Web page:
Are Immigration Reformers gambling men?
February 20, 2007, 02:28 AM
Print Friendly and PDF
Now that the establishments of both parties have so front- end loaded the primary system, the electorate arguably has never had less input into selection of Presidential candidates. Even in the old days of open conventions, some influence could be achieved by such mechanism as the Favorite son.

This has greatly strengthened to power of the MSM (a rare event these days) because of their opportunity to not name alternatives. Faced with the choice between, say, McCain, Giuliani and Romney, most voters feel obliged to pick one. So establishment preferences are entrenched.

There is a branch of business statistical theory which holds that the consensus of professional opinion is likely to be a good guess. This has been used in some surprising situations, for instance recovering sunken submarines.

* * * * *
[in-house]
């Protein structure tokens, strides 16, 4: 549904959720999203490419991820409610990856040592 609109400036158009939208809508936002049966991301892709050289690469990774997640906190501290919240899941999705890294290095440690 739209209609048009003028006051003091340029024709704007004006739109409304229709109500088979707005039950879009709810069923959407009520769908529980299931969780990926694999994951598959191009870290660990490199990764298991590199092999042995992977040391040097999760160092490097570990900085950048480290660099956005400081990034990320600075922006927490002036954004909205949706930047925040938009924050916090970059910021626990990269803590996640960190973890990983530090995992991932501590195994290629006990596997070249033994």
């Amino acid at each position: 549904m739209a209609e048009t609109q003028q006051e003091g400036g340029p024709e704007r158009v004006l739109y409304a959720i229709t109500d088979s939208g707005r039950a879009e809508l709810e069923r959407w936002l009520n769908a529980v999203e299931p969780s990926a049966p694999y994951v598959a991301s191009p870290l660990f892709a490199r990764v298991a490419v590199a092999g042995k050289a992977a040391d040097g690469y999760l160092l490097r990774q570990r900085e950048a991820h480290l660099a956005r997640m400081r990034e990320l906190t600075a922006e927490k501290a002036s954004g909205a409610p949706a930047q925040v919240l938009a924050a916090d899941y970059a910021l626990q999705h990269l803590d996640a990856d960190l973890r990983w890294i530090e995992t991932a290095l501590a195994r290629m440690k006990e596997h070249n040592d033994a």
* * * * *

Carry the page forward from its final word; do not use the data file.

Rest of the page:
The Irish firm Intrade is applying this concept to politics. Real money is involved, so the system is not easily rigged. The Intrade data is increasingly being cited in American political journalism

Unfortunately, the candidates possibly congenial to readers, such as Hunter, Paul, and Tancredo currently score extremely low – the voting pattern reflects MSM preferences. At present McCain has 33.5%, Giuliani 27.2% and Romney 18%. (Curious that two of three of the “Republican” leaders come from such Democratic states.)

But, unlike the MSM, if this situation changes, Intrade is likely to report it.

Do Immigration Reformers gamble?